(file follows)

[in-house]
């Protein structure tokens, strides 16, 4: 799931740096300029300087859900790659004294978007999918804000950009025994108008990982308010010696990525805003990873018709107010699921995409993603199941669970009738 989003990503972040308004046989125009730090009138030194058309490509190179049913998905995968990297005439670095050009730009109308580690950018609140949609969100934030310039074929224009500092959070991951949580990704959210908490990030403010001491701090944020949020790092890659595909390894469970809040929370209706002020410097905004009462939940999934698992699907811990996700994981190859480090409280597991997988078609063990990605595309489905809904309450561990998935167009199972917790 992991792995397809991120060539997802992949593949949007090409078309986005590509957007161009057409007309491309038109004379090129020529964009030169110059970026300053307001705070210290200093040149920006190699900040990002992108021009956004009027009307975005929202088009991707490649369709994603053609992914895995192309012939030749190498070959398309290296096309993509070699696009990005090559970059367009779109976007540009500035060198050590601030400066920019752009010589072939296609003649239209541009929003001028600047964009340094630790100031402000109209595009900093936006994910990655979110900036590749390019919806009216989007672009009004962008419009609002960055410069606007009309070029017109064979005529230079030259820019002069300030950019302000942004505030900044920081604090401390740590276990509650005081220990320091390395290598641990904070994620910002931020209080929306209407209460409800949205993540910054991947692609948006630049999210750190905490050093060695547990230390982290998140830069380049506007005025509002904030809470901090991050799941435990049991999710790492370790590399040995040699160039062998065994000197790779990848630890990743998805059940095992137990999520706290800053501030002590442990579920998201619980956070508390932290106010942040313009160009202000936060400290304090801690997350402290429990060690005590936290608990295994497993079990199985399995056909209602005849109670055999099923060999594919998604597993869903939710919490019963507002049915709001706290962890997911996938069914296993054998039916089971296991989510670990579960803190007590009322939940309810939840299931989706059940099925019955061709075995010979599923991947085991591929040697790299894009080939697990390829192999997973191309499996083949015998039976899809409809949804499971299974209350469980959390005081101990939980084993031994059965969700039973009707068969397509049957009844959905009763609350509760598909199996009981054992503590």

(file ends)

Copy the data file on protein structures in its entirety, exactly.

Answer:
[in-house]
């Protein structure tokens, strides 16, 4: 799931740096300029300087859900790659004294978007999918804000950009025994108008990982308010010696990525805003990873018709107010699921995409993603199941669970009738 989003990503972040308004046989125009730090009138030194058309490509190179049913998905995968990297005439670095050009730009109308580690950018609140949609969100934030310039074929224009500092959070991951949580990704959210908490990030403010001491701090944020949020790092890659595909390894469970809040929370209706002020410097905004009462939940999934698992699907811990996700994981190859480090409280597991997988078609063990990605595309489905809904309450561990998935167009199972917790 992991792995397809991120060539997802992949593949949007090409078309986005590509957007161009057409007309491309038109004379090129020529964009030169110059970026300053307001705070210290200093040149920006190699900040990002992108021009956004009027009307975005929202088009991707490649369709994603053609992914895995192309012939030749190498070959398309290296096309993509070699696009990005090559970059367009779109976007540009500035060198050590601030400066920019752009010589072939296609003649239209541009929003001028600047964009340094630790100031402000109209595009900093936006994910990655979110900036590749390019919806009216989007672009009004962008419009609002960055410069606007009309070029017109064979005529230079030259820019002069300030950019302000942004505030900044920081604090401390740590276990509650005081220990320091390395290598641990904070994620910002931020209080929306209407209460409800949205993540910054991947692609948006630049999210750190905490050093060695547990230390982290998140830069380049506007005025509002904030809470901090991050799941435990049991999710790492370790590399040995040699160039062998065994000197790779990848630890990743998805059940095992137990999520706290800053501030002590442990579920998201619980956070508390932290106010942040313009160009202000936060400290304090801690997350402290429990060690005590936290608990295994497993079990199985399995056909209602005849109670055999099923060999594919998604597993869903939710919490019963507002049915709001706290962890997911996938069914296993054998039916089971296991989510670990579960803190007590009322939940309810939840299931989706059940099925019955061709075995010979599923991947085991591929040697790299894009080939697990390829192999997973191309499996083949015998039976899809409809949804499971299974209350469980959390005081101990939980084993031994059965969700039973009707068969397509049957009844959905009763609350509760598909199996009981054992503590």